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J Acoust Soc Am. 2017 Apr;141(4):2474. doi: 10.1121/1.4979470.

Bi-directional audiovisual influences on temporal modulation discrimination.

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Department of Biomedical Engineering, Boston University, Boston, Massachusetts 02215, USA.
Neurocognition, Neurocomputation and Neurogenetics (n3) Division, Yale University School of Medicine, New Haven, Connecticut 06511, USA.
Center for Computational Neuroscience and Neural Technology, Boston University, Boston, Massachusetts 02215, USA.
Department of Psychology, Brandeis University, Waltham, Massachusetts 02453, USA.
Volen Center for Complex Systems, Brandeis University, Waltham, Massachusetts 02453, USA.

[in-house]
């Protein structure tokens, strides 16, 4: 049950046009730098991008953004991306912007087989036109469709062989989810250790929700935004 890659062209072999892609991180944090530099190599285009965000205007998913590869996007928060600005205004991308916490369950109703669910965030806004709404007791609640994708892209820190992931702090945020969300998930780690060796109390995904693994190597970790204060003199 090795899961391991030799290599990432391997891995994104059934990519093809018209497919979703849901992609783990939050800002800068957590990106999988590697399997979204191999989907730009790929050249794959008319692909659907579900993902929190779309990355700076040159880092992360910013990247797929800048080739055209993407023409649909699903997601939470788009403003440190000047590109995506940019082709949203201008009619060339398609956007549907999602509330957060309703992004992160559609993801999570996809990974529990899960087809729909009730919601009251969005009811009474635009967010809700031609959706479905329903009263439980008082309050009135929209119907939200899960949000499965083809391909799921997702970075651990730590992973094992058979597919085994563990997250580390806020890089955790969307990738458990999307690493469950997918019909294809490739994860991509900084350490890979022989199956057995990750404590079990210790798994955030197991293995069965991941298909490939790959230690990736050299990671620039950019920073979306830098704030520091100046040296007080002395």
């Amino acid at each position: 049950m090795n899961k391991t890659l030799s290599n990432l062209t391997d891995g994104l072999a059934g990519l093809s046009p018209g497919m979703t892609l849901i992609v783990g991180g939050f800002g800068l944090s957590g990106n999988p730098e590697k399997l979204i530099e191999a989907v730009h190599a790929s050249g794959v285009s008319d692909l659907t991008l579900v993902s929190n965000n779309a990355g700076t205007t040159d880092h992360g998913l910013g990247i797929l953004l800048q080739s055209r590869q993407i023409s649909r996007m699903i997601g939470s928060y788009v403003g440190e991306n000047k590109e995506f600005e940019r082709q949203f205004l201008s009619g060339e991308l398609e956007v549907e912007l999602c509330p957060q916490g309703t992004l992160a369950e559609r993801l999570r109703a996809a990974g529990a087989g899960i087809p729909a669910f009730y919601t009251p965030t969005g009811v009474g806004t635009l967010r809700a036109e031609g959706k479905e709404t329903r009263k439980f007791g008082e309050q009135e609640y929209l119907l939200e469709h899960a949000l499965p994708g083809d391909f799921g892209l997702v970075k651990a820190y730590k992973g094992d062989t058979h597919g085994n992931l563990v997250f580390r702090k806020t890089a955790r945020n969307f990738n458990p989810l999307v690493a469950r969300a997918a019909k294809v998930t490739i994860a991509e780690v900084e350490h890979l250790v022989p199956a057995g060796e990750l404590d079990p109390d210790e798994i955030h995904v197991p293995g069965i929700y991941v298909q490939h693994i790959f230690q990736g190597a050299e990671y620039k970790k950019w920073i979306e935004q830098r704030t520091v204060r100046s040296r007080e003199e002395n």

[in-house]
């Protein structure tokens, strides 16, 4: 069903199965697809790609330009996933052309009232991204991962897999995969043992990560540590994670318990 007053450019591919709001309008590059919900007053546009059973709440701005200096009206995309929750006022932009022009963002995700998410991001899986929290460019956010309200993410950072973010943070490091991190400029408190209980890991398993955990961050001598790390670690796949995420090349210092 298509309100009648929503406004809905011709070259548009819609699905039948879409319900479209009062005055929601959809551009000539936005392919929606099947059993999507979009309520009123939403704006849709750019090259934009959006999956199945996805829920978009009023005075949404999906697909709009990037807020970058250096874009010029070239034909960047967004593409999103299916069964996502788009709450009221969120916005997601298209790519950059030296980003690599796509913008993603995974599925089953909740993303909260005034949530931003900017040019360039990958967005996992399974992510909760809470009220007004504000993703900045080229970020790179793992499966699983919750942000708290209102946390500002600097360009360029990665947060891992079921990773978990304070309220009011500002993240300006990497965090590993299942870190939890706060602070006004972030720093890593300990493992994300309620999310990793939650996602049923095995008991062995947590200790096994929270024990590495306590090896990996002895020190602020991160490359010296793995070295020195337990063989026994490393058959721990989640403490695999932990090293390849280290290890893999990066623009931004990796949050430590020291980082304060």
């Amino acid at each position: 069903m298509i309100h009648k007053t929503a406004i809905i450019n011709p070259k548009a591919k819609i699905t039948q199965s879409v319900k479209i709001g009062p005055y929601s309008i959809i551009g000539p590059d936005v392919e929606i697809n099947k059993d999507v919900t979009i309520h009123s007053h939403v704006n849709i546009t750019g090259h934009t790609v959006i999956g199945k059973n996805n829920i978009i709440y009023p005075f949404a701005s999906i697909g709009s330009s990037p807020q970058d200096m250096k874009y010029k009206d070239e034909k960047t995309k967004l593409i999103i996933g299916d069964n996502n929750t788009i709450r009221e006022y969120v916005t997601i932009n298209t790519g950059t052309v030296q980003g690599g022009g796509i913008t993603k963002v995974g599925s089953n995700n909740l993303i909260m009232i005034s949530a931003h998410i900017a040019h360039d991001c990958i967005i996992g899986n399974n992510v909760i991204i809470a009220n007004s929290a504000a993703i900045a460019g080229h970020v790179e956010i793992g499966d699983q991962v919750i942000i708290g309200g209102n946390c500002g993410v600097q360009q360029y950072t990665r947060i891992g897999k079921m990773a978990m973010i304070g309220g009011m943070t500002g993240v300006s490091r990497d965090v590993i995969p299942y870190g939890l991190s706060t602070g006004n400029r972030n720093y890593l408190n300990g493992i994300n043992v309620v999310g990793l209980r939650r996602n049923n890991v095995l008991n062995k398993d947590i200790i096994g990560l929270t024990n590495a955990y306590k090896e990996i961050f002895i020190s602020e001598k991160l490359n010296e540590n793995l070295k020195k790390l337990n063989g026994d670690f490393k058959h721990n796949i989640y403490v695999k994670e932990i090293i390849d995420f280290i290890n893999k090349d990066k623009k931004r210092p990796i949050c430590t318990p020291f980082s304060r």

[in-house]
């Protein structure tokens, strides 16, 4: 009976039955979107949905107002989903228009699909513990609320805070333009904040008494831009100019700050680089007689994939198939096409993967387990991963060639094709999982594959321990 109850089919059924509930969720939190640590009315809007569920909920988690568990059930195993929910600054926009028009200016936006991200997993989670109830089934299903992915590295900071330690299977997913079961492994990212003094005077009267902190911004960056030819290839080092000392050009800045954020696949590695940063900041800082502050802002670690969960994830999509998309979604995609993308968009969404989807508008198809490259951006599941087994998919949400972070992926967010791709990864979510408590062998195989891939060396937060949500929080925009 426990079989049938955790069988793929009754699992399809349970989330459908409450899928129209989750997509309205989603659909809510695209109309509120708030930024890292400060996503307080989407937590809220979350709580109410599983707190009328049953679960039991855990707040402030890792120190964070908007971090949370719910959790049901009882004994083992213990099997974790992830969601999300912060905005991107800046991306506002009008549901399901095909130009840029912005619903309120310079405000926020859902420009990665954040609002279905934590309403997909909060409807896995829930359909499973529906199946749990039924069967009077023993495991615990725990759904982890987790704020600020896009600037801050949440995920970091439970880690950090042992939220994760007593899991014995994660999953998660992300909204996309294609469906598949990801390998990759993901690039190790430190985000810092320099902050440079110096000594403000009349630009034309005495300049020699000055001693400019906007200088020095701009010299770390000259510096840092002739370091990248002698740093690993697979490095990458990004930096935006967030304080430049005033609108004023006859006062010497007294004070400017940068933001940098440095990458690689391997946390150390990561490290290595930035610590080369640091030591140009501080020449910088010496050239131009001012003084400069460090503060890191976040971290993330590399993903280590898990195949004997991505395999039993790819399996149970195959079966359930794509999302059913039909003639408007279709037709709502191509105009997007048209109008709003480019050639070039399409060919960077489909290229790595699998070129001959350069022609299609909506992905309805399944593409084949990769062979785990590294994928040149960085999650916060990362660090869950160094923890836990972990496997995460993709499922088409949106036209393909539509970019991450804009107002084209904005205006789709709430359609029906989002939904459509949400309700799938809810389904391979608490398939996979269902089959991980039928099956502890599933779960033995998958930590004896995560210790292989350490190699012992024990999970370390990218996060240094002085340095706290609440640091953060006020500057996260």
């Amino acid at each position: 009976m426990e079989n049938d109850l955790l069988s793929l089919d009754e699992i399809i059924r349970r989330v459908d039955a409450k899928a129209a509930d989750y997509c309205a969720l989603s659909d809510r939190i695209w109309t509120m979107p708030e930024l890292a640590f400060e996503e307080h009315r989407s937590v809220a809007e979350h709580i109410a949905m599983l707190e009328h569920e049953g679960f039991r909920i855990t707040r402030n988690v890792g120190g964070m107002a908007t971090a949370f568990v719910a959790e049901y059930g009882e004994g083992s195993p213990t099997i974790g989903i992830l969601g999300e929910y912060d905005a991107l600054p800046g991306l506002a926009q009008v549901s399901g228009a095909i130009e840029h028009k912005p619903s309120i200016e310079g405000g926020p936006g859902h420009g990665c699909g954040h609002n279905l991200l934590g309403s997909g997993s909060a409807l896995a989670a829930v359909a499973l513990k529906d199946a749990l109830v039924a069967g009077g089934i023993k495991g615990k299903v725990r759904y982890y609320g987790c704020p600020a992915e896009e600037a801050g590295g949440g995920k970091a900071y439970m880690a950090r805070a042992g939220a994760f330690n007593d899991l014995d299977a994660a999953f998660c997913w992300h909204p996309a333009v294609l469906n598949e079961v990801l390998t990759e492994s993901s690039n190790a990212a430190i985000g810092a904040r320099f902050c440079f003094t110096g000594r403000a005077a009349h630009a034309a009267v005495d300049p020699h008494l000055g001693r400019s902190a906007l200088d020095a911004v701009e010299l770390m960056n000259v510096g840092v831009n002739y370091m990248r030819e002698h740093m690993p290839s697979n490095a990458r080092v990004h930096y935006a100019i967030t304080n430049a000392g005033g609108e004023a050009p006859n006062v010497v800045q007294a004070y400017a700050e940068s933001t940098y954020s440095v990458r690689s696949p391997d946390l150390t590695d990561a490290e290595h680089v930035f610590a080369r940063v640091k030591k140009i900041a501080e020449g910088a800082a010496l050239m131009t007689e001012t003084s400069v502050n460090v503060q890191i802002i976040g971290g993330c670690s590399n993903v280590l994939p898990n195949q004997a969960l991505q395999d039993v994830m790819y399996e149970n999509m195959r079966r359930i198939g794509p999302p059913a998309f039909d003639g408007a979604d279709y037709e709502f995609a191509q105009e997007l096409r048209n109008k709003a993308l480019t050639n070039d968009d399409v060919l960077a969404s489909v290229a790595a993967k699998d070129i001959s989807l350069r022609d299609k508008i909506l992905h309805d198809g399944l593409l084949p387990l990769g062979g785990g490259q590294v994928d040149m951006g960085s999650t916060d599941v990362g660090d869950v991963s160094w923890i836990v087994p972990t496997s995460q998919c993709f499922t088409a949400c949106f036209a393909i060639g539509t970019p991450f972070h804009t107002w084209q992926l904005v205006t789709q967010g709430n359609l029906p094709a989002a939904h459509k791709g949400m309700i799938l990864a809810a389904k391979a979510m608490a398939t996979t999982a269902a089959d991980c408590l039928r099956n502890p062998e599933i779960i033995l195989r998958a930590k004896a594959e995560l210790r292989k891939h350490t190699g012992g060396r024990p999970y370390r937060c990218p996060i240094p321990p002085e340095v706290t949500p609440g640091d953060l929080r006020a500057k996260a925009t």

Cross-modal interactions of auditory and visual temporal modulation were examined in a game-like experimental framework. Participants observed an audiovisual stimulus (an animated, sound-emitting fish) whose sound intensity and/or visual size oscillated sinusoidally at either 6 or 7 Hz. Participants made speeded judgments about the modulation rate in either the auditory or visual modality while doing their best to ignore information from the other modality. Modulation rate in the task-irrelevant modality matched the modulation rate in the task-relevant modality (congruent conditions), was at the other rate (incongruent conditions), or had no modulation (unmodulated conditions). Both performance accuracy and parameter estimates from drift-diffusion decision modeling indicated that (1) the presence of temporal modulation in both modalities, regardless of whether modulations were matched or mismatched in rate, resulted in audiovisual interactions; (2) congruence in audiovisual temporal modulation resulted in more reliable information processing; and (3) the effects of congruence appeared to be stronger when judging visual modulation rates (i.e., audition influencing vision), than when judging auditory modulation rates (i.e., vision influencing audition). The results demonstrate that audiovisual interactions from temporal modulations are bi-directional in nature, but with potential asymmetries in the size of the effect in each direction.

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